Jun 29This evening, President Joe Biden published an op-ed in Yahoo News about the infrastructure bill now moving forward on its way to Congress. He called the measure “a once-in-a-generation investment to modernize our infrastructure” and claimed it would “create millions of good-paying jobs and position America to compete with the world and win the 21st century.”The measure will provide money to repair roads and bridges, replace the lead pipes that still provide water to as many as 10 million households and 400,000 schools and daycares, modernize our electric grid, replace gas-powered buses with electric ones, and cap wells leaking methane that have been abandoned by their owners in the private sector to be cleaned up by the government. It will invest in railroads, airports, and other public transportation; protect coastlines and forests from extreme weather events; and deliver high-speed internet to rural communities.    “This deal is the largest long-term investment in our infrastructure in nearly a century,” Biden wrote. “It is a signal to ourselves, and to the world, that American democracy can work and deliver for the people.”Biden is making a big pitch for this infrastructure project in part because we need it, of course, and because it is popular, but also because it signals a return to the sort of government both Democrats and Republicans embraced between 1945 and 1980. In that period after World War II, most Americans believed that the government had a role to play in regulating business, providing a basic social safety net, investing in infrastructure, and promoting civil rights. This shared understanding was known as the “liberal consensus.”With the election of Ronald Reagan to the presidency in 1980, the Republican Party rejected that vision of the government, arguing that, as Reagan said, “government is not the solution to our problem; government is the problem.” But while Reagan limited that statement with the words “in this present crisis,” Republican leaders since the 1980s have worked to destroy the liberal consensus and take us back to the world of the 1920s, a world in which business leaders also ran the government. For the very reason that Biden is determined to put through this massive investment in infrastructure, Senate Minority Leader Mitch McConnell (R-KY) would like to kill it. Until recently, he has presided over the Senate with the declared plan to kill Democratic bills. He opposes the liberal consensus, wanting to get rid of taxes and stop the government from intervening in the economy. But today’s Republican lawmakers are in an awkward place: by large margins, Americans like the idea of investing in infrastructure.So the Republicans have engaged in a careful dance over this new measure. Biden wants to demonstrate to the country both that democracy can deliver for its people and that the two parties in Congress do not have to be adversarial. He wanted bipartisan support for this infrastructure plan. A group of Democrats and Republicans negotiated the measure that is now being prepared to move forward. Last week, five Republican negotiators backed the outline for the measure. They, of course, would like to be able to tell their constituents that they voted for what is a very popular measure, rather than try to claim credit for it after voting no, as they did with the American Rescue Plan.Negotiators were always clear that the Democrats would plan to pass a much larger bill under what is known as a “budget reconciliation” bill in addition to the infrastructure plan. Financial measures under reconciliation cannot be killed by filibuster in the Senate, meaning that if the Democrats can stand together, they can pass whatever they wish financially under reconciliation. Democrats planned to put into a second bill the infrastructure measures Republicans disliked: funding to combat climate change, for example, and to promote clean energy, and to invest in human infrastructure: childcare and paid leave, free pre-kindergarten and community college, and tax cuts for working families with children. Crucially, that bigger measure, known as the American Families Plan, will also start to dismantle the 2017 Republican tax cuts, which cut the corporate tax rate from 35% to 21%. Biden wants to return the corporate tax rate to 28%, still lower than it was before 2017, but higher than it is now. To keep more progressive Democrats on board with the bipartisan infrastructure bill, Democrats need to move it forward in tandem with the larger, more comprehensive American Families Plan. This has been clear from the start. After announcing the bipartisan deal, Biden reiterated that he would not sign one without the other.And yet, although he himself acknowledged the Democratic tandem plan on June 15, McConnell pretended outrage over the linkage of the two bills. McConnell and some of his colleagues complained to reporters that Biden was threatening to veto the bipartisan bill unless Congress passed the American Families Plan too. It appears McConnell had hoped that the bipartisan plan would peel centrist Democrats off from the larger American Families Plan, thus stopping the Democrats’ resurrection of the larger idea of the liberal consensus and keeping corporate taxes low. Killing that larger plan might well keep progressive Democrats from voting for the bipartisan bill, too, thus destroying both of Biden’s key measures. If he can drive a wedge through the Democrats, he can make sure that none of their legislation passes.Over the weekend, Biden issued a statement saying that he was not threatening to veto a bill he had just worked for weeks to put together, but was supporting the bipartisan bill while also intending to pass the American Families Plan. McConnell then issued a statement essentially claiming victory and demanding control over the Democrats’ handling of the measures, saying “The President has appropriately delinked a potential bipartisan infrastructure bill from the massive, unrelated tax-and-spend plans that Democrats want to pursue on a partisan basis.” He went on to demand that House Speaker Nancy Pelosi (D-CA) and Senate Majority Leader Chuck Schumer (D-NY) agree to send the smaller, bipartisan bill forward without linking it to “trillions of dollars for unrelated tax hikes, wasteful spending, and Green New Deal socialism.” McConnell is trying to turn the tide against these measures by calling the process unfair, which might give Republicans an excuse to vote no even on a bill as popular as the bipartisan bill is. Complaining about process is, of course, how he prevented the Senate from convicting former president Trump of inciting the January 6 insurrection, and how he stopped the establishment of a bipartisan, independent committee to investigate that insurrection.  But McConnell no longer controls Congress. House Speaker Pelosi says she will not schedule the bipartisan bill until the American Families Plan passes. Pelosi also announced today that the House is preparing legislation to establish a select committee to investigate the January 6 attack on the Capitol. She had to do so, she noted, because “Senate Republicans did Mitch McConnell a ‘personal favor’ rather than their patriotic duty and voted against the bipartisan commission negotiated by Democrats and Republicans.  But Democrats are determined to find the truth.”The draft of the bill provides for the committee to have 13 members. House Minority Leader Kevin McCarthy (R-CA), himself likely to be called as a witness before the committee, will be able to “consult” with the Speaker on five of the members, but the final makeup of the committee will be up to the Speaker. This language echoes that of the select committee that investigated the Benghazi attack, and should prevent McCarthy from sabotaging the committee with far-right lawmakers eager to disrupt the proceedings rather than learn what happened. Instead, we can expect to see on the committee Republicans who voted to establish the independent, bipartisan commission that McConnell and Republican senators killed.Biden’s op-ed made it clear that he intends to rebuild the country: “I have always believed that there is nothing our nation can’t do when we decide to do it together,” he wrote. “Last week, we began to write a new chapter in that story.”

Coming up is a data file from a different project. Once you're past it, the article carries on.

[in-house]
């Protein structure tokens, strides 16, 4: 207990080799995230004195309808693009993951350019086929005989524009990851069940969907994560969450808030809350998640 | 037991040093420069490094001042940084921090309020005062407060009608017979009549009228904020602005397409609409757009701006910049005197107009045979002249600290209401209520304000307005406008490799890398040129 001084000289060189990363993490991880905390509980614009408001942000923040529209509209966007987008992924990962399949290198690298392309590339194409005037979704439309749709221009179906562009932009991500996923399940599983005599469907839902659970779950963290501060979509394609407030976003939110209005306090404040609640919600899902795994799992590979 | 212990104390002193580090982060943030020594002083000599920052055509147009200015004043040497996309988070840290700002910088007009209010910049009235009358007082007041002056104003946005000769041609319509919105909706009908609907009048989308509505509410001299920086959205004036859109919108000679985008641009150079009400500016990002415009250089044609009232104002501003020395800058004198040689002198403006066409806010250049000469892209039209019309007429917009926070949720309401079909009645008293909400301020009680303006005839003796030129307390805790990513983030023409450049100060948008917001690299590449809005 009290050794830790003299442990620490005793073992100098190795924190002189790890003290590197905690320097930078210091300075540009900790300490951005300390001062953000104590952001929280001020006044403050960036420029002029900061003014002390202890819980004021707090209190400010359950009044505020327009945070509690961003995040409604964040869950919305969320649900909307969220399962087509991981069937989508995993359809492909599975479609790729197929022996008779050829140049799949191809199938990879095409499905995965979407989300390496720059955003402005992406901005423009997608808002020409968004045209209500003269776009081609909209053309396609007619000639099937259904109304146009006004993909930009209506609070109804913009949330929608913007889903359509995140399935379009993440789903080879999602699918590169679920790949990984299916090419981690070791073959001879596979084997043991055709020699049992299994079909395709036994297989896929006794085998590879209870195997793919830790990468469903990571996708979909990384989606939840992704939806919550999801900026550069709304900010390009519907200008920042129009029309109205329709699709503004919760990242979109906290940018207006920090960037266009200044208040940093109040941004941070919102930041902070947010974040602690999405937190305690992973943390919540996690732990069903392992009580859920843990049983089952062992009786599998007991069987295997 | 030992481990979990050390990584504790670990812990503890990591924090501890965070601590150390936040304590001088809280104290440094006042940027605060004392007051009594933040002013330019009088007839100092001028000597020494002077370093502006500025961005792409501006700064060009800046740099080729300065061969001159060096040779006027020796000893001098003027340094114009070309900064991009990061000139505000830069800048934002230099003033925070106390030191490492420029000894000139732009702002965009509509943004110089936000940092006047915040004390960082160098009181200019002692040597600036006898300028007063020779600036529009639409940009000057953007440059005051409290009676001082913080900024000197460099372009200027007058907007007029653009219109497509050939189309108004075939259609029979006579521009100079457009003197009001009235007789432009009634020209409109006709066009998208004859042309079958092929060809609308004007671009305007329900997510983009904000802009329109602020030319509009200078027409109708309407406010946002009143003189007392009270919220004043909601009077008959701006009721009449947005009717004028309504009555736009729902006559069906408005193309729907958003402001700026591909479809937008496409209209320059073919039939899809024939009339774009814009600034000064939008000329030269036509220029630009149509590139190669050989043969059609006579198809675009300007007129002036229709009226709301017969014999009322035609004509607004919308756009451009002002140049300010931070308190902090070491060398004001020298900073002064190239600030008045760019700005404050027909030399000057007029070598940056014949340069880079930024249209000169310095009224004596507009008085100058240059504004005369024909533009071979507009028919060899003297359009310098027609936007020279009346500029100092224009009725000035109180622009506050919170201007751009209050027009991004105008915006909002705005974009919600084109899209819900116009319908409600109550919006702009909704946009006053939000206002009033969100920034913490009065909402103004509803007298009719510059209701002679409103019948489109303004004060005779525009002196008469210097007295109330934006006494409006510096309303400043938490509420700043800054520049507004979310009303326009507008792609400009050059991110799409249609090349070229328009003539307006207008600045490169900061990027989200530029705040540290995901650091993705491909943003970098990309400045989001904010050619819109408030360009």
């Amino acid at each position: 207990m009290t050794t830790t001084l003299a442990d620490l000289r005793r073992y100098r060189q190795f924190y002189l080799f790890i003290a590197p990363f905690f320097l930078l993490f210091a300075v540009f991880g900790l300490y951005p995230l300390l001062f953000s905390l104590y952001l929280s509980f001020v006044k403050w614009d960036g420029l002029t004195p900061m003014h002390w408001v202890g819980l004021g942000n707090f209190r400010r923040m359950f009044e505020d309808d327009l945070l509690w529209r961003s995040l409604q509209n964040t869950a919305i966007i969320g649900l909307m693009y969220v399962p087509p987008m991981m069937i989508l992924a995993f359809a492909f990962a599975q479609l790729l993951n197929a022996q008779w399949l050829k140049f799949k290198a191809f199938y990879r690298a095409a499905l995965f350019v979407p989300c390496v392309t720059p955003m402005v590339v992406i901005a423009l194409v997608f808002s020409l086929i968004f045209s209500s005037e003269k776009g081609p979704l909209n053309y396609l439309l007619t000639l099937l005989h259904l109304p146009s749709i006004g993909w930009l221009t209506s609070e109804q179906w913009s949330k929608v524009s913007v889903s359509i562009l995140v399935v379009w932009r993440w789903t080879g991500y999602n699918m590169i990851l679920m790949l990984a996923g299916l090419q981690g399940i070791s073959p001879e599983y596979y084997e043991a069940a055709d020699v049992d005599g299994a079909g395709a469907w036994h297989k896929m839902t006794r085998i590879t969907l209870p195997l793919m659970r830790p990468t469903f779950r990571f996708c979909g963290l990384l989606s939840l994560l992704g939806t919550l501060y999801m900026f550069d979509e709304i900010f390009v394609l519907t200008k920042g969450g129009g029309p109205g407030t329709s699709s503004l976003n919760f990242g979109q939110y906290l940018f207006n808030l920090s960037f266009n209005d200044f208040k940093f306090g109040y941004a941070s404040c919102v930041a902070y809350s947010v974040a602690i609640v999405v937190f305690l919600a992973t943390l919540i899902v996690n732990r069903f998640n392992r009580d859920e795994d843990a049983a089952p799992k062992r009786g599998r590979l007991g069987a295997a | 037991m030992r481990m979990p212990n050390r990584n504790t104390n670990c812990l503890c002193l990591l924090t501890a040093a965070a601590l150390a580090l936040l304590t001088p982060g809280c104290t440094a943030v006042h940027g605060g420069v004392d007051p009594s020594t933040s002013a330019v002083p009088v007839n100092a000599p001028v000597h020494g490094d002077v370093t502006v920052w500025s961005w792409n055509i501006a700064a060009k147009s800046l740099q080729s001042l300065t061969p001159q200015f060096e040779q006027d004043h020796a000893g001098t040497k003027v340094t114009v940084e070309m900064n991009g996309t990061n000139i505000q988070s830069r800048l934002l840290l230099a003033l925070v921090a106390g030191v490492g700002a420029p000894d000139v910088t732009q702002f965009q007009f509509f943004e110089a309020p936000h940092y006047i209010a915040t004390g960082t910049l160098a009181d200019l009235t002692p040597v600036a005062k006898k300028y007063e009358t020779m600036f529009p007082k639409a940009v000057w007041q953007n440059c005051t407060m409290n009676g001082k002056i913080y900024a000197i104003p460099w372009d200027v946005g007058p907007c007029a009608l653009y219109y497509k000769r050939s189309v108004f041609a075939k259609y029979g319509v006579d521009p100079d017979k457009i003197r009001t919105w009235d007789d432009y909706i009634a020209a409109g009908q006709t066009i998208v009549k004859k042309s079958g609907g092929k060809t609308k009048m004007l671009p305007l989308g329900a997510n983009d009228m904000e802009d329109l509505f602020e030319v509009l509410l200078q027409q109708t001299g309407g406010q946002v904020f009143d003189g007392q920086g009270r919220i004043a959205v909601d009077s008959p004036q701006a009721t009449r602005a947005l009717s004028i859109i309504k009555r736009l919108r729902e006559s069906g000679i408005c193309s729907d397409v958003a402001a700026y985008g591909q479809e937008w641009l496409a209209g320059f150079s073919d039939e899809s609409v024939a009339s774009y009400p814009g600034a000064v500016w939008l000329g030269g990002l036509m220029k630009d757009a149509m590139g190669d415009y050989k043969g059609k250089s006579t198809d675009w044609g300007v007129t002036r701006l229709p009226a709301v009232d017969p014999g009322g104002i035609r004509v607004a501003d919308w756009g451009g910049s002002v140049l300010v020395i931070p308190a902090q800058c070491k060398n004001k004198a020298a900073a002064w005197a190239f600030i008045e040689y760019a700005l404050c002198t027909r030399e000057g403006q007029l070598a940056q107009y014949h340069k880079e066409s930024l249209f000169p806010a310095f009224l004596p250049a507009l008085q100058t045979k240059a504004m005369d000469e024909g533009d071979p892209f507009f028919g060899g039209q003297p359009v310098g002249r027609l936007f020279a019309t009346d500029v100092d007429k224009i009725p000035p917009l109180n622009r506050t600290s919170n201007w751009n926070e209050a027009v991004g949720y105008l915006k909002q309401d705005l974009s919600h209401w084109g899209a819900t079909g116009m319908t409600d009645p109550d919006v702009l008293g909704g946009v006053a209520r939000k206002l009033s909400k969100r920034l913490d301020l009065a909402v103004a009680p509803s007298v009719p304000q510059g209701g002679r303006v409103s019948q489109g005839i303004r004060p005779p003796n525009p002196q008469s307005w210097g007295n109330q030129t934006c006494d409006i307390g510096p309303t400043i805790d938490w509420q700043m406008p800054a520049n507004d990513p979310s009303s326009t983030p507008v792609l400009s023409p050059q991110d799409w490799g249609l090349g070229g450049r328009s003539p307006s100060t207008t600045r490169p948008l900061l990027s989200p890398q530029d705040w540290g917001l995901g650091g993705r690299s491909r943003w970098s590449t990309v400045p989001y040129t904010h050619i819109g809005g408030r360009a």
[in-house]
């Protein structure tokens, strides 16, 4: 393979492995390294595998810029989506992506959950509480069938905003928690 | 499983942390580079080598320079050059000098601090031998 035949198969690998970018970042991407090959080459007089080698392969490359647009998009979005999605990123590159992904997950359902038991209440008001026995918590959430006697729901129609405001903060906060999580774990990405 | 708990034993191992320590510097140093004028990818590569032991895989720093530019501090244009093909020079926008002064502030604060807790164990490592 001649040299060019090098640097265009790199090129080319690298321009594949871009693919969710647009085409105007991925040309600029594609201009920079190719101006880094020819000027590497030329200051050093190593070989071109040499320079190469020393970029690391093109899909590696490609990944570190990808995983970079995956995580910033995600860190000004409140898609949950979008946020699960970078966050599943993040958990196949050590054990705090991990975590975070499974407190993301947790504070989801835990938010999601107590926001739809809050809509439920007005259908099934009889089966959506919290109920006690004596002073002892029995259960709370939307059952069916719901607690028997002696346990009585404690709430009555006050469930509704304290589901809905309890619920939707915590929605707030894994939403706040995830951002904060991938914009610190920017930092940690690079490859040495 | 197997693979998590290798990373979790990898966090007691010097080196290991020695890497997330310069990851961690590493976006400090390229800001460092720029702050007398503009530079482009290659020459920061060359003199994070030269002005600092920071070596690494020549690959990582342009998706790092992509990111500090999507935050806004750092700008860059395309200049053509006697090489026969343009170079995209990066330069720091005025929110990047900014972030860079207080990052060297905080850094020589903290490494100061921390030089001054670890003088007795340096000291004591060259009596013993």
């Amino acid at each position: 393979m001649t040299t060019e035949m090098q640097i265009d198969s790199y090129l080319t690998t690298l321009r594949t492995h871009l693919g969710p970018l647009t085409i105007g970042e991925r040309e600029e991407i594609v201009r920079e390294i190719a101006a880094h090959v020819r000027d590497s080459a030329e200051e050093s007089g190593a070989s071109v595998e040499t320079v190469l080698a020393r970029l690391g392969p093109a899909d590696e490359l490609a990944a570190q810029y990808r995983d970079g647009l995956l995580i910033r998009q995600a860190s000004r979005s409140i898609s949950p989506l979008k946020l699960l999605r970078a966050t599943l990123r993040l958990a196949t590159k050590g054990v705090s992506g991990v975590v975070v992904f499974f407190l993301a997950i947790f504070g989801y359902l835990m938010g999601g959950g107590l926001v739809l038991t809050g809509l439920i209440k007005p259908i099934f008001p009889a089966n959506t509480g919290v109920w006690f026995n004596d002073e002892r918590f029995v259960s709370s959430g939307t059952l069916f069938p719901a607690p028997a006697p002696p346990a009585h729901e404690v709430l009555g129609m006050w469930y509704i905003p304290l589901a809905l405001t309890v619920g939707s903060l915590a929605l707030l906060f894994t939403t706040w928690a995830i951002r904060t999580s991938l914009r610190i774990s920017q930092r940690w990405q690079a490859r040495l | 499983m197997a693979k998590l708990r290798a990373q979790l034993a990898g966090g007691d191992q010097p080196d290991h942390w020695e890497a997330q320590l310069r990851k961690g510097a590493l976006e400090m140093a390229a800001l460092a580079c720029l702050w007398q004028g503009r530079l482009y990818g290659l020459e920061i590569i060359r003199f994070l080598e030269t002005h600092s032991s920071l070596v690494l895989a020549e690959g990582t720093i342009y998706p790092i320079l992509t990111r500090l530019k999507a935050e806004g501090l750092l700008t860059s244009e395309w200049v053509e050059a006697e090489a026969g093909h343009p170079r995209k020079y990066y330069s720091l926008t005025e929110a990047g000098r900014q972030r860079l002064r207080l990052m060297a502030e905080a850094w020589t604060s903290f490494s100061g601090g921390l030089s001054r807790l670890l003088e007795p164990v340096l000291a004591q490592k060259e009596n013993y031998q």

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June 23, 2021